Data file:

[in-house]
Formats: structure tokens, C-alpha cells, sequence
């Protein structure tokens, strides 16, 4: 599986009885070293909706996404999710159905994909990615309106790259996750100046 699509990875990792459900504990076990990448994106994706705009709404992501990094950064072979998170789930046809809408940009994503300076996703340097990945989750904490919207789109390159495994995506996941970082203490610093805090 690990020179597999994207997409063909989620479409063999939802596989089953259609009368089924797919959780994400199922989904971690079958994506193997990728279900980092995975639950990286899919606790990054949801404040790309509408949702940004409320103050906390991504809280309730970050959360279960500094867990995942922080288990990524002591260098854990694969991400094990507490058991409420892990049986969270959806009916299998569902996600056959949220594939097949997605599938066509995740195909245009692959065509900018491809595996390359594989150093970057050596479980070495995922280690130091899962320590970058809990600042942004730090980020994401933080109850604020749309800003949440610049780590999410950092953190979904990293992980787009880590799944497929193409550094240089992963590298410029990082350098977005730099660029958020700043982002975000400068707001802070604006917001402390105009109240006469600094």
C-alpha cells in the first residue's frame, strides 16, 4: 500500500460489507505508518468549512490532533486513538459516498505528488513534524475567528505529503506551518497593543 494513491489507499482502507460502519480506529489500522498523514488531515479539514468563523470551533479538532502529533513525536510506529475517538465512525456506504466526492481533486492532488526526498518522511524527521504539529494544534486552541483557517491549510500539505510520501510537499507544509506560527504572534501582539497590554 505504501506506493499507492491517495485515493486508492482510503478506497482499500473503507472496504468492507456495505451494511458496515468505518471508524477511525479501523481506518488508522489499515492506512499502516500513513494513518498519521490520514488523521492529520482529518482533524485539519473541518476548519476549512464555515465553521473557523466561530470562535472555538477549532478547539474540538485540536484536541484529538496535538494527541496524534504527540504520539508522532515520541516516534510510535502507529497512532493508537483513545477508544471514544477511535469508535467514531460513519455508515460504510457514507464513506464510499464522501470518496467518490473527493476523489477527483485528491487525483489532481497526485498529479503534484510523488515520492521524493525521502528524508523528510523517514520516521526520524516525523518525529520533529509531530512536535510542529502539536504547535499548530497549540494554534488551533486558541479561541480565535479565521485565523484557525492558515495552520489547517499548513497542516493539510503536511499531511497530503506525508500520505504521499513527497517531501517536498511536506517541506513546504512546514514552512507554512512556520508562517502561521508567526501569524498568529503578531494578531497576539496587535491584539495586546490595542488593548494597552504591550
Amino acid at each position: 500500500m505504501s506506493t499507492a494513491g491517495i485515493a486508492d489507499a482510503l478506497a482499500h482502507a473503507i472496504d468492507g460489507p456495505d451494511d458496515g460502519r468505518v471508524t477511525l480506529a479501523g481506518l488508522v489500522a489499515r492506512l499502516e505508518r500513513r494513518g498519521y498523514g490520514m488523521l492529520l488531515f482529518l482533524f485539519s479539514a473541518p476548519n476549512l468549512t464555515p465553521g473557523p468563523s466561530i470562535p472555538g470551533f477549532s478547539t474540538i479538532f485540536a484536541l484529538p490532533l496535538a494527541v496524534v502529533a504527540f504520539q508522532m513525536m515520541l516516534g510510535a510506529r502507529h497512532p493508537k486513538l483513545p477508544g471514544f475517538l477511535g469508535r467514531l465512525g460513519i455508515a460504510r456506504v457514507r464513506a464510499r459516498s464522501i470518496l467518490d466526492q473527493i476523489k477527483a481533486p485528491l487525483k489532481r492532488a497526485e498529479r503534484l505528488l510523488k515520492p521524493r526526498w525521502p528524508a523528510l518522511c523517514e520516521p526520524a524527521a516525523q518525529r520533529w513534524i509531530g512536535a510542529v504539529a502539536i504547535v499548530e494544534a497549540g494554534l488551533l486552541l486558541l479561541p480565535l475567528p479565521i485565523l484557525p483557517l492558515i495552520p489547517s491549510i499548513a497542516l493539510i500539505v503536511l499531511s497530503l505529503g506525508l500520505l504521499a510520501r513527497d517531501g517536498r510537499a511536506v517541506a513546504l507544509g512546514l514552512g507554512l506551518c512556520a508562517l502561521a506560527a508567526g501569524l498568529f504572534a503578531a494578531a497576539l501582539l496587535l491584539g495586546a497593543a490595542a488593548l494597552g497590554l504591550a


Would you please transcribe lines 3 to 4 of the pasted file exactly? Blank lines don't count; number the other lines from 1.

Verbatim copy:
């Protein structure tokens, strides 16, 4: 599986009885070293909706996404999710159905994909990615309106790259996750100046 699509990875990792459900504990076990990448994106994706705009709404992501990094950064072979998170789930046809809408940009994503300076996703340097990945989750904490919207789109390159495994995506996941970082203490610093805090 690990020179597999994207997409063909989620479409063999939802596989089953259609009368089924797919959780994400199922989904971690079958994506193997990728279900980092995975639950990286899919606790990054949801404040790309509408949702940004409320103050906390991504809280309730970050959360279960500094867990995942922080288990990524002591260098854990694969991400094990507490058991409420892990049986969270959806009916299998569902996600056959949220594939097949997605599938066509995740195909245009692959065509900018491809595996390359594989150093970057050596479980070495995922280690130091899962320590970058809990600042942004730090980020994401933080109850604020749309800003949440610049780590999410950092953190979904990293992980787009880590799944497929193409550094240089992963590298410029990082350098977005730099660029958020700043982002975000400068707001802070604006917001402390105009109240006469600094």
C-alpha cells in the first residue's frame, strides 16, 4: 500500500460489507505508518468549512490532533486513538459516498505528488513534524475567528505529503506551518497593543 494513491489507499482502507460502519480506529489500522498523514488531515479539514468563523470551533479538532502529533513525536510506529475517538465512525456506504466526492481533486492532488526526498518522511524527521504539529494544534486552541483557517491549510500539505510520501510537499507544509506560527504572534501582539497590554 505504501506506493499507492491517495485515493486508492482510503478506497482499500473503507472496504468492507456495505451494511458496515468505518471508524477511525479501523481506518488508522489499515492506512499502516500513513494513518498519521490520514488523521492529520482529518482533524485539519473541518476548519476549512464555515465553521473557523466561530470562535472555538477549532478547539474540538485540536484536541484529538496535538494527541496524534504527540504520539508522532515520541516516534510510535502507529497512532493508537483513545477508544471514544477511535469508535467514531460513519455508515460504510457514507464513506464510499464522501470518496467518490473527493476523489477527483485528491487525483489532481497526485498529479503534484510523488515520492521524493525521502528524508523528510523517514520516521526520524516525523518525529520533529509531530512536535510542529502539536504547535499548530497549540494554534488551533486558541479561541480565535479565521485565523484557525492558515495552520489547517499548513497542516493539510503536511499531511497530503506525508500520505504521499513527497517531501517536498511536506517541506513546504512546514514552512507554512512556520508562517502561521508567526501569524498568529503578531494578531497576539496587535491584539495586546490595542488593548494597552504591550